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Florida Business, Whistleblower, & Securities Lawyers / Blog / Business Litigation / “I Feel the Need for Speed!” – the Florida Supreme Court Abrogates the “At Issue” Rule and Declares Trial Continuances Should Rarely be Granted

“I Feel the Need for Speed!” – the Florida Supreme Court Abrogates the “At Issue” Rule and Declares Trial Continuances Should Rarely be Granted


The Florida Supreme Court recently adopted various new amendments to the Florida Rules of Civil Procedure that become effective on January 1, 2025. These amendments overhaul how trial courts will manage the cases before them, the speed in which cases will proceed through the judicial process, and material changes to the discovery process, including new duties imposed upon the parties and new standards for evaluating discovery disputes. This blog post, however, focuses only on the amendments that bear on setting a case for trial (Rule 1.440 – Setting Action for Trial) and the requirements for obtaining a continuance once a case is set for trial (Rule 1.460 – Motions to Continue Trial).

The amendments to Rule 1.440 present one of the most significant changes to Florida civil procedure. For decades, the Florida rules have been an outlier when it comes to setting a case for trial, because the rule required a trial court to strike a case from the trial docket once the case was no longer “at issue” after a party filed an amended pleading. Thus, the import of the amendment to Rule 1.440 is the antiquated “at issue” rule will obsolete as of January 1, 2025.

For years, plaintiffs and defendants alike have abused the mandatory nature of Rule 1.440 by moving for leave to amend a pleading years after the filing of the complaint with a primary or partial purpose of getting the case removed from a trial docket. Under the pre-amendment version of Rule 1.440, if a trial court granted a motion for leave to file an amended pleading—because of the liberal policy favoring pleading amendments—the trial court would then need to strike the trial date. When this occurred, the ability to set a new trial date often would be delayed for 6 months or more, because the trial court was not permitted to reset the trial date until after it had ruled upon all motions directed to the pleadings and the last pleading was filed.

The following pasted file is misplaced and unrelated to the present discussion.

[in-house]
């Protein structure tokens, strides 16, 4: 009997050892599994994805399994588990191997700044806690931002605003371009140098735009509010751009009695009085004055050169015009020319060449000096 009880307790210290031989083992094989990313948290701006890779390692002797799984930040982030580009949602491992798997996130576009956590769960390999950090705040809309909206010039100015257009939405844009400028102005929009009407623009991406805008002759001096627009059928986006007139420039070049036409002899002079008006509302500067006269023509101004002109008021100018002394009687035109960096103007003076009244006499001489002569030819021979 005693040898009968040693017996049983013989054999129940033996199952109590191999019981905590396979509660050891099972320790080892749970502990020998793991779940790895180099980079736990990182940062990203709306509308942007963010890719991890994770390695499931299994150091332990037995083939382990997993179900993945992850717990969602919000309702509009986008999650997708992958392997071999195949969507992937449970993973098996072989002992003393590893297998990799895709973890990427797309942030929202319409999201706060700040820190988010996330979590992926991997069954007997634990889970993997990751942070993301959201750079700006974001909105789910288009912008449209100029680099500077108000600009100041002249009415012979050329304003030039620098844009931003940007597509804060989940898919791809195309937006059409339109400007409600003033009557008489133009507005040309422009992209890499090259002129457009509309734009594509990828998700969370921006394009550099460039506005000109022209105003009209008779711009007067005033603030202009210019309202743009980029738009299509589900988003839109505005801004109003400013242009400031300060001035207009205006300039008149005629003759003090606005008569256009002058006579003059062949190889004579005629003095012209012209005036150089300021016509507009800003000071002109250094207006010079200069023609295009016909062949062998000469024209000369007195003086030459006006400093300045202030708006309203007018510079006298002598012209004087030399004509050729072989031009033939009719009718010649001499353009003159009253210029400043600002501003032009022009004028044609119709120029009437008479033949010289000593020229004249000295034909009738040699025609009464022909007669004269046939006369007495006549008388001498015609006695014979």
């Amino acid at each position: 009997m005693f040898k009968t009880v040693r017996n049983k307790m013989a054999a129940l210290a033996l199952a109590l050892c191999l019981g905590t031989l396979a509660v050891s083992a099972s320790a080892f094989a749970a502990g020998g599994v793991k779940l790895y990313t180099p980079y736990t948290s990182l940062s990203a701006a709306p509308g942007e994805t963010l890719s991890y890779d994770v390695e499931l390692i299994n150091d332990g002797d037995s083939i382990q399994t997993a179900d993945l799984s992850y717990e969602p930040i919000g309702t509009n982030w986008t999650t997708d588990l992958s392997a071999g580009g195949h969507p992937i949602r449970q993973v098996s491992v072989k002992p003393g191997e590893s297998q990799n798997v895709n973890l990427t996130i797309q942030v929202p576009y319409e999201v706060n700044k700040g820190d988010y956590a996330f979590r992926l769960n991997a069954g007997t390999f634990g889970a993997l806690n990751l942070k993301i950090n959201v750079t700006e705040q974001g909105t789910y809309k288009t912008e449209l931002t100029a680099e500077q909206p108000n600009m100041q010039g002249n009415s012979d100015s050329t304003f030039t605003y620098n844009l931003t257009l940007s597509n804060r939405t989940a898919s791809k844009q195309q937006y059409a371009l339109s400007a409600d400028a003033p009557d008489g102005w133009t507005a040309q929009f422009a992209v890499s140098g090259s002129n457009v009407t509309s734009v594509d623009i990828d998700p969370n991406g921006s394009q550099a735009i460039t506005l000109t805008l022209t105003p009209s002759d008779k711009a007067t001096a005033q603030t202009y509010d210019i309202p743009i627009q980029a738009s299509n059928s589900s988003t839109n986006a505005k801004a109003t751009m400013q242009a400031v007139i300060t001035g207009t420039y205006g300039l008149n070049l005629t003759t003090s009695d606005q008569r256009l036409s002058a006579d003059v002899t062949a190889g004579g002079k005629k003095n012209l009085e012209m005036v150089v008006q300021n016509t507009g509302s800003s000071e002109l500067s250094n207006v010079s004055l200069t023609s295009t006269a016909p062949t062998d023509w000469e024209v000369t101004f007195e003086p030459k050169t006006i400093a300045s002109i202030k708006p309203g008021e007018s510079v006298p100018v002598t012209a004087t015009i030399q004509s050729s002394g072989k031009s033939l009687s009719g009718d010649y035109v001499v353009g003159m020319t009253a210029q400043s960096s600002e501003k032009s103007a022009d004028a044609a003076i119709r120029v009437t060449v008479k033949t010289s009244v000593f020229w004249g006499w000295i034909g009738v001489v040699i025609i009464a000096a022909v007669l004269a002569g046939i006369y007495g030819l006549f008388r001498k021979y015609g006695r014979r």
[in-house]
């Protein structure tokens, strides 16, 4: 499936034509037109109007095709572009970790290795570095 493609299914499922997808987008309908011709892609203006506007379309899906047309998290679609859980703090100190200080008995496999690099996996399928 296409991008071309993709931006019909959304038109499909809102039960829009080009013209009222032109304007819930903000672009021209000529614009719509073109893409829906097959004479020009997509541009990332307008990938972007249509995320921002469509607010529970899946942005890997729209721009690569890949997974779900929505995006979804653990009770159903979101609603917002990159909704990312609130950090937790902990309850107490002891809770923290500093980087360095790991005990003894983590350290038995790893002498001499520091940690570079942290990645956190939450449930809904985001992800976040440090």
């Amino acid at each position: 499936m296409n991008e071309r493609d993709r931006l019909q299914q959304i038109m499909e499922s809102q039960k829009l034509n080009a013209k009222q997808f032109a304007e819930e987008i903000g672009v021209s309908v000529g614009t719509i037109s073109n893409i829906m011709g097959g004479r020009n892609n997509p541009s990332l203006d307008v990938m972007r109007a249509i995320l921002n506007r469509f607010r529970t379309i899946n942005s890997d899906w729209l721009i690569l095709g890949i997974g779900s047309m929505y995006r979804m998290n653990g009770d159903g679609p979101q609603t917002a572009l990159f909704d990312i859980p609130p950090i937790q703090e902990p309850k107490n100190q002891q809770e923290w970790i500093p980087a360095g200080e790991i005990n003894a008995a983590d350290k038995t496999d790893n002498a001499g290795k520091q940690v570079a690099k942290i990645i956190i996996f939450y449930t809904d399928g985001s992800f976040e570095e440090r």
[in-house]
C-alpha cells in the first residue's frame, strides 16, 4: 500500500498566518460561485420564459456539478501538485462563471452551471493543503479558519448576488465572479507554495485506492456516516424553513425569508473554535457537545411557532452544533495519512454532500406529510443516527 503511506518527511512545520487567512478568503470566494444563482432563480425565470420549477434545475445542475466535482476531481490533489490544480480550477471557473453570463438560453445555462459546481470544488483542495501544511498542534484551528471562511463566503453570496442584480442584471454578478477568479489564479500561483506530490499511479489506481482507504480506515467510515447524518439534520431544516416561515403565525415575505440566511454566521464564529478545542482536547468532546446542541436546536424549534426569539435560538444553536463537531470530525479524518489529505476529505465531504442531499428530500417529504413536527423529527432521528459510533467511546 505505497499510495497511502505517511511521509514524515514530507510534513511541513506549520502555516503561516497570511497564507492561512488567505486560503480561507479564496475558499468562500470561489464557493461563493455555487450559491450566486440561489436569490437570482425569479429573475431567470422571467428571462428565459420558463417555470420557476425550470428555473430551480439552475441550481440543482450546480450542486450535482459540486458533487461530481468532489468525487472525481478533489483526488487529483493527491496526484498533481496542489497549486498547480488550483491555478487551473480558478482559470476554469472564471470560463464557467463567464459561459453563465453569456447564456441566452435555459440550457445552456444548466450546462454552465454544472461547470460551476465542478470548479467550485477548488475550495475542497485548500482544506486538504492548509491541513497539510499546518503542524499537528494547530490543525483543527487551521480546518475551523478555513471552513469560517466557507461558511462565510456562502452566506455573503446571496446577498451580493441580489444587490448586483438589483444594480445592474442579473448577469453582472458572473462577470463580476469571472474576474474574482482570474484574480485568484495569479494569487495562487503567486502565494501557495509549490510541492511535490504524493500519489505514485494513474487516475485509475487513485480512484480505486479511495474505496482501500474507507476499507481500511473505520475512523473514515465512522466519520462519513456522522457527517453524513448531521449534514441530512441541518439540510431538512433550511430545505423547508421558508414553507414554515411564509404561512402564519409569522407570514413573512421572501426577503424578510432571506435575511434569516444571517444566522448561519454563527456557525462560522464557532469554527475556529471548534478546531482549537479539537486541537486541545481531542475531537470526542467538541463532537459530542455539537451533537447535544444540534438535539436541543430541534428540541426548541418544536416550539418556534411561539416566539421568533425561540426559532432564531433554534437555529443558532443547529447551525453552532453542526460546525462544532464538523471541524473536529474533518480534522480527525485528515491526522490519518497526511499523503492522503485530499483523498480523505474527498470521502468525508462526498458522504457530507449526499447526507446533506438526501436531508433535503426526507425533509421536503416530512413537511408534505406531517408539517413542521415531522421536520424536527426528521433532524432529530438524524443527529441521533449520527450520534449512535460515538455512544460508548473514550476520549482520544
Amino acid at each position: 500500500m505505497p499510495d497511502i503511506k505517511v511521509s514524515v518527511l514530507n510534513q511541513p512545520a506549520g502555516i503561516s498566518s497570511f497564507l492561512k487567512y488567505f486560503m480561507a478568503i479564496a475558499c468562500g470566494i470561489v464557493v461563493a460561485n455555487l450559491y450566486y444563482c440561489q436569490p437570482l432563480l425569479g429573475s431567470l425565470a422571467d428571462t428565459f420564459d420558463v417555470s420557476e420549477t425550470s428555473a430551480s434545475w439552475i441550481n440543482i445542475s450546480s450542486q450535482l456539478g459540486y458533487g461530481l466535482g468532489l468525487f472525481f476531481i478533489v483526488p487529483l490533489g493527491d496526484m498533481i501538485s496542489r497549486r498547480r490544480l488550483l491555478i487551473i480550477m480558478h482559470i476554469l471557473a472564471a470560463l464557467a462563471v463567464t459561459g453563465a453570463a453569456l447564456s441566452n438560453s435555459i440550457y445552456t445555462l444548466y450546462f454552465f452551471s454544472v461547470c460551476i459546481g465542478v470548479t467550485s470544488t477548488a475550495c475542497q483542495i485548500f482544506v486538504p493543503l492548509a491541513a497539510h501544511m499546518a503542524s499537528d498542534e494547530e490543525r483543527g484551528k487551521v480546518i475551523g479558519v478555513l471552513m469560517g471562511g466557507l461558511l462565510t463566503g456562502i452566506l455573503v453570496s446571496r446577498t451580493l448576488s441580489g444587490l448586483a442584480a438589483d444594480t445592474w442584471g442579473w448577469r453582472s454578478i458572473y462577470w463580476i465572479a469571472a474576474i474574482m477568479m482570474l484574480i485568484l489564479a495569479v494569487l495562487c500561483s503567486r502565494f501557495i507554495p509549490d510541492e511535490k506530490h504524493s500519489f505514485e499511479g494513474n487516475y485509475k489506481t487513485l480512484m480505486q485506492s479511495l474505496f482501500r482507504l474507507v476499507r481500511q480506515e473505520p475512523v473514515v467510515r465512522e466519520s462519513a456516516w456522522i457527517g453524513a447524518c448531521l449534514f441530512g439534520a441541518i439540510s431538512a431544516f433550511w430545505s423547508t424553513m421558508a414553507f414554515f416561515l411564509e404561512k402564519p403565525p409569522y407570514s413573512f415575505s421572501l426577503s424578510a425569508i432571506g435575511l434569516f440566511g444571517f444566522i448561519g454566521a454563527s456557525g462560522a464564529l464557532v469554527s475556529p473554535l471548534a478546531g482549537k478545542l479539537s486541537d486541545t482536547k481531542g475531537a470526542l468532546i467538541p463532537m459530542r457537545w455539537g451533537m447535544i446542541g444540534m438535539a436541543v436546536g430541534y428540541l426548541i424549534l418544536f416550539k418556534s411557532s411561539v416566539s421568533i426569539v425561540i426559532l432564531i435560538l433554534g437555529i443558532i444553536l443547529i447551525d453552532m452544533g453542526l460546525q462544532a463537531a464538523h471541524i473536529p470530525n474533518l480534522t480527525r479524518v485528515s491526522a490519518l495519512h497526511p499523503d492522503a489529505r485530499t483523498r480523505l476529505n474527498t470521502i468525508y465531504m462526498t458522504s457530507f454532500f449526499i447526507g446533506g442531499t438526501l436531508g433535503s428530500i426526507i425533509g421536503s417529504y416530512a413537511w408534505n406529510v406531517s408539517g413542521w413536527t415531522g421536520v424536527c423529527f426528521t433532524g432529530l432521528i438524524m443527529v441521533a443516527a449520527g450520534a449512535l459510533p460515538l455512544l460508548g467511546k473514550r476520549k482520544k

The abrogation of the “at issue” rule aligns Florida with the Federal Rules of Civil Procedure, including the longstanding policy in federal court that once a district court enters a scheduling order setting a trial date, the trial date is set in stone irrespective of any amendments to the pleadings. Going forward under the Florida rules, 30 days’ notice of a new trial date is sufficient notice of trial irrespective of whether a party files an amended pleading after the trial court sets the trial date.

Other major amendments to the Florida rules that bear on trial settings are the amendments to Rule 1.460, which governs continuances of trial. In amended Rule 1.460, the Florida Supreme Court’s intentions are clear. Going forward, continuances of trial “are disfavored” and “should rarely be granted.” Thus, there is little ambiguity that the Supreme Court is telling trial courts statewide to avoid delays and expeditiously move cases through the system.

Amended Rule 1.460 also prescribes that a motion to continue trial must be in writing, signed by the client, and filed promptly once good cause arises. A motion to continue trial must also state the need for a continuance, whether the motion is unopposed or opposed, and the actions and dates that will allow the moving party to be ready for trial.

Finally, when a trial court rules on a motion to continue trial, amended Rule 1.460 also requires the trial court to state the factual basis for the court’s ruling on the record or in a written order, and the trial court must provide a new trial date or set a case management conference.

In sum, the amendments to the Florida rules are game changers when it comes to setting cases for trial and disfavoring continuances of trial once a trial date is set. These changes undoubtedly will impose increased pressure on attorneys and parties to accelerate discovery, get discovery disputes resolved as they arise, to hire experts early on in a case, and to have a plan for filing motions for summary judgment.

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